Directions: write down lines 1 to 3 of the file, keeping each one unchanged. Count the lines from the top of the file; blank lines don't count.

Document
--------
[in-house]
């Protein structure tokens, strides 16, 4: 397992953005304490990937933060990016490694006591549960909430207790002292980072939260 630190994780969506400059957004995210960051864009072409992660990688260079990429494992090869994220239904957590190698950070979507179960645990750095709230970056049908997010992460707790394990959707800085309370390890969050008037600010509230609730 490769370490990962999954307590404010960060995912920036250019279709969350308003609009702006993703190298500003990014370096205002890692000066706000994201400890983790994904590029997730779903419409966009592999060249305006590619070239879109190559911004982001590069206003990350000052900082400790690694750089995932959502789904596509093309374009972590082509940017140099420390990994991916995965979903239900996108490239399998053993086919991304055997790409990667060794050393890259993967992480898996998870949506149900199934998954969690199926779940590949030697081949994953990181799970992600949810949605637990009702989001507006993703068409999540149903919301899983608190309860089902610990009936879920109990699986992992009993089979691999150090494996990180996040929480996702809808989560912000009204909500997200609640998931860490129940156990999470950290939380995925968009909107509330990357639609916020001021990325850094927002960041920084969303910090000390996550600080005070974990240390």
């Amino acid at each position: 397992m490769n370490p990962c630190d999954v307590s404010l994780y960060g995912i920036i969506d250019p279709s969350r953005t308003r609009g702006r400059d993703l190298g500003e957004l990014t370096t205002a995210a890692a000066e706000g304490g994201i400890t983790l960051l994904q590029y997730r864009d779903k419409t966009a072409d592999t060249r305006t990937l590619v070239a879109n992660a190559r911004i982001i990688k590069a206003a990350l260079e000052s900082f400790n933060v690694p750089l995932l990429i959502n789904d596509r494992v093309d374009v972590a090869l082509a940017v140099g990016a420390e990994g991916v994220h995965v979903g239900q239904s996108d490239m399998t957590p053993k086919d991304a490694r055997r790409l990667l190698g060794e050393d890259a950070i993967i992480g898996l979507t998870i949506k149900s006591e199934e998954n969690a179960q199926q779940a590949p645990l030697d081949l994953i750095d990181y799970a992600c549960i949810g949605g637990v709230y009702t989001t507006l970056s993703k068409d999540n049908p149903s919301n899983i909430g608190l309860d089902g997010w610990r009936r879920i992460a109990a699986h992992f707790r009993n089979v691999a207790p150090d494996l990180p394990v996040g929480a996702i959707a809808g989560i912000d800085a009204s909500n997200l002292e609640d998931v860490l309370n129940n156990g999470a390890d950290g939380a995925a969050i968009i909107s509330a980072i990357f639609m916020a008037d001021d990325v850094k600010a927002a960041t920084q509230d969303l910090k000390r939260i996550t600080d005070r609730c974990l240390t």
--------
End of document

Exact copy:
[in-house]
């Protein structure tokens, strides 16, 4: 397992953005304490990937933060990016490694006591549960909430207790002292980072939260 630190994780969506400059957004995210960051864009072409992660990688260079990429494992090869994220239904957590190698950070979507179960645990750095709230970056049908997010992460707790394990959707800085309370390890969050008037600010509230609730 490769370490990962999954307590404010960060995912920036250019279709969350308003609009702006993703190298500003990014370096205002890692000066706000994201400890983790994904590029997730779903419409966009592999060249305006590619070239879109190559911004982001590069206003990350000052900082400790690694750089995932959502789904596509093309374009972590082509940017140099420390990994991916995965979903239900996108490239399998053993086919991304055997790409990667060794050393890259993967992480898996998870949506149900199934998954969690199926779940590949030697081949994953990181799970992600949810949605637990009702989001507006993703068409999540149903919301899983608190309860089902610990009936879920109990699986992992009993089979691999150090494996990180996040929480996702809808989560912000009204909500997200609640998931860490129940156990999470950290939380995925968009909107509330990357639609916020001021990325850094927002960041920084969303910090000390996550600080005070974990240390």
């Amino acid at each position: 397992m490769n370490p990962c630190d999954v307590s404010l994780y960060g995912i920036i969506d250019p279709s969350r953005t308003r609009g702006r400059d993703l190298g500003e957004l990014t370096t205002a995210a890692a000066e706000g304490g994201i400890t983790l960051l994904q590029y997730r864009d779903k419409t966009a072409d592999t060249r305006t990937l590619v070239a879109n992660a190559r911004i982001i990688k590069a206003a990350l260079e000052s900082f400790n933060v690694p750089l995932l990429i959502n789904d596509r494992v093309d374009v972590a090869l082509a940017v140099g990016a420390e990994g991916v994220h995965v979903g239900q239904s996108d490239m399998t957590p053993k086919d991304a490694r055997r790409l990667l190698g060794e050393d890259a950070i993967i992480g898996l979507t998870i949506k149900s006591e199934e998954n969690a179960q199926q779940a590949p645990l030697d081949l994953i750095d990181y799970a992600c549960i949810g949605g637990v709230y009702t989001t507006l970056s993703k068409d999540n049908p149903s919301n899983i909430g608190l309860d089902g997010w610990r009936r879920i992460a109990a699986h992992f707790r009993n089979v691999a207790p150090d494996l990180p394990v996040g929480a996702i959707a809808g989560i912000d800085a009204s909500n997200l002292e609640d998931v860490l309370n129940n156990g999470a390890d950290g939380a995925a969050i968009i909107s509330a980072i990357f639609m916020a008037d001021d990325v850094k600010a927002a960041t920084q509230d969303l910090k000390r939260i996550t600080d005070r609730c974990l240390t």